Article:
In our dialogues with customers, we often come across CSRF findings being marked as False Positives because a is implemented. There is a widespread misconception that having a in place protects against . In most cases, this is incorrect at best and dangerous at worst. CAPTCHA does not CSRF – here’s why.

Why CAPTCHA does not prevent CSRF  - captcha and csrf - CAPTCHA does not prevent CSRF


To understand why CAPTCHA does not protect against CSRF, we need a basic grasp of how it works.

On the client side

  1. The browser requests a challenge from the captcha provider.
  2. The browser retrieves the challenge/image and the ID of that image.
  3. The user solves the challenge/image by transcribing it into an input field.
  4. When the user clicks submit, the browser sends the challenge ID and the transcribed data to the server.

On the server side

  1. The server receives the challenge ID and the transcribed data from the user.
  2. The server forwards these two parameters to the CAPTCHA provider that in turn confirms if it was correctly solved or not.

As such, the server never knows who solved the captcha, just that it has in fact been solved. This is the core principle of all CAPTCHA systems.

An attack scenario would look like this:

  1. The attacker requests a challenge from the captcha provider.
  2. The attacker saves the challenge ID and solves it.
  3. The attacker compiles the CSRF request and includes both the solution and challenge ID in the request.
  4. The server retrieves the request from the user, confirms it is a valid solution, and accepts the action.

( uses a slight variation on this. The user sends a request to as soon they have solved the CAPTCHA and the received token is then sent to the website for validation, but the result stays the same.)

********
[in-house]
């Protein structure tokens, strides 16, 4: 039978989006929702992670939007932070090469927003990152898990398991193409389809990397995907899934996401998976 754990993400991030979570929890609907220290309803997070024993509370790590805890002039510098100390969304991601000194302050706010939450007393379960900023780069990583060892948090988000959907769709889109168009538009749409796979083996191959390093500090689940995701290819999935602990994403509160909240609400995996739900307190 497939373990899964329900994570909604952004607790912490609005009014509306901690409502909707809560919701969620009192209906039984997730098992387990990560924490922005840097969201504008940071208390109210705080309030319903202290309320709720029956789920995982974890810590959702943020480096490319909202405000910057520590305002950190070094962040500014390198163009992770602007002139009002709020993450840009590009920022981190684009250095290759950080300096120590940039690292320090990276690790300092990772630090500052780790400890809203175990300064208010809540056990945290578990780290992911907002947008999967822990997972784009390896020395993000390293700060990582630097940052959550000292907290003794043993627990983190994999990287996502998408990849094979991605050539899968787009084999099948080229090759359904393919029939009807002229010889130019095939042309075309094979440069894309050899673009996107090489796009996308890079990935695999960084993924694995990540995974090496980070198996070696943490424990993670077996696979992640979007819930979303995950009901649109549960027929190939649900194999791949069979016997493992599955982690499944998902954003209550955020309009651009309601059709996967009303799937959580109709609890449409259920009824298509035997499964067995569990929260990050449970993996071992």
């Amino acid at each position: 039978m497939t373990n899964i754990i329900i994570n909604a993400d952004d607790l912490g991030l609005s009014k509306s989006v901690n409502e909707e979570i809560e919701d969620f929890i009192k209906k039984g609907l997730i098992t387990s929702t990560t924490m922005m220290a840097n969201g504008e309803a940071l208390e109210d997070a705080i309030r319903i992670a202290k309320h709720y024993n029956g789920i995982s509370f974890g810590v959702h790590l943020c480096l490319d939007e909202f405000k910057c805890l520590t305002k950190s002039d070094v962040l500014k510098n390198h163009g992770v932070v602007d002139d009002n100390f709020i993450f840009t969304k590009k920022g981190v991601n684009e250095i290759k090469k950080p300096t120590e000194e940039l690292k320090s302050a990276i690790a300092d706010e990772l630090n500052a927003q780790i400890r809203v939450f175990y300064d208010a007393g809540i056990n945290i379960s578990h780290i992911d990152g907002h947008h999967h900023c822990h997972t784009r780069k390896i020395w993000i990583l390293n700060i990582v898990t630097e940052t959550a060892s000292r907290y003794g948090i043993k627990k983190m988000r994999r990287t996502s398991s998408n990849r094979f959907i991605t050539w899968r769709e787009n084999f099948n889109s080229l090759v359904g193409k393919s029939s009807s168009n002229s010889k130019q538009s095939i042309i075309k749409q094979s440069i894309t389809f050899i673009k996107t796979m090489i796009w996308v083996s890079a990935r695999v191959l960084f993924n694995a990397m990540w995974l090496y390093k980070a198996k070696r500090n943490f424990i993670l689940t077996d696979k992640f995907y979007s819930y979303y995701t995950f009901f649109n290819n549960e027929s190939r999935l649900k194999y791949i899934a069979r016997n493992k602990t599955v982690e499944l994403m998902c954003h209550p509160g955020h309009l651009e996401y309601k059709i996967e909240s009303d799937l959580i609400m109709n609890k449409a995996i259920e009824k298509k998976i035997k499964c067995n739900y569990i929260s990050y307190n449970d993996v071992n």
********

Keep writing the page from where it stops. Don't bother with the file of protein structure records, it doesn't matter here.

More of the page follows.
This is nothing new. Egor Homakov described this exact attack scenario back in 2013 and he was not the first to have done so. It should also be mentioned that it is possible to buy challenge:solution pairs online from people that have already solved them, making this attack even more practical.

Even the official OWASP page has recommended implementing a CAPTCHA for a long time, so it is not surprising that CAPTCHA is believed to be a solution. OWASP vaguely mentions that CAPTCHA needs to be implemented correctly, but this is easily misinterpreted.

While challenge-response is a very strong defense against CSRF (assuming proper implementation),

We always explain this attack scenario to customers that CSRF findings as false positives to show that implementing CAPTCHA is not enough. We have recently received several questions about the next version of Google reCAPTCHA and whether it protects against CSRF.

Google reCAPTCHA

Neither CSRF or Cross Site Request Forgery yield any results in the documentation for Google reCAPTCHA. This is important, because even if it turned out to actually protect against CSRF right now, relying on it would not be a good idea. The way reCAPTCHA works could be changed anytime and because the documentation does not mention CSRF protection, Google are not obligated to ensure reCAPTCHA works as a CSRF defense.

Even though reCAPTCHA is not intended to protect against CSRF, we decided to take a closer look. Debunking the myth of reCAPTCHA as CSRF protection was as easy as looking at the official documentation.

The secret is static for all solved captchas on your website and therefore also not relevant for this question. The only thing that matters is the response, and possibly the optional remoteip. (It should be noted that the same verification process is used for both reCAPTCHA V2 and Invisible reCAPTCHA, so this ‘problem’ is universal.)

We can hereby conclude that reCAPTCHA does not prevent CSRF by default.Please note that this is not a criticism of Google reCAPTCHA as their goal has never been to prevent CSRF attacks in the first place.

It would be possible to use the remoteip which would make a CSRF attack much more difficult as the attacker and the user would have to use the same IP address. However, this is not something we would recommend as it also prevents legitimate scenarios where a user for example receives the CAPTCHA over a mobile connection, automatically connects to home wifi and thereafter submits the actual request over that connection.

Check if you’re vulnerable to CSRF by running a free Detectify security scan >>

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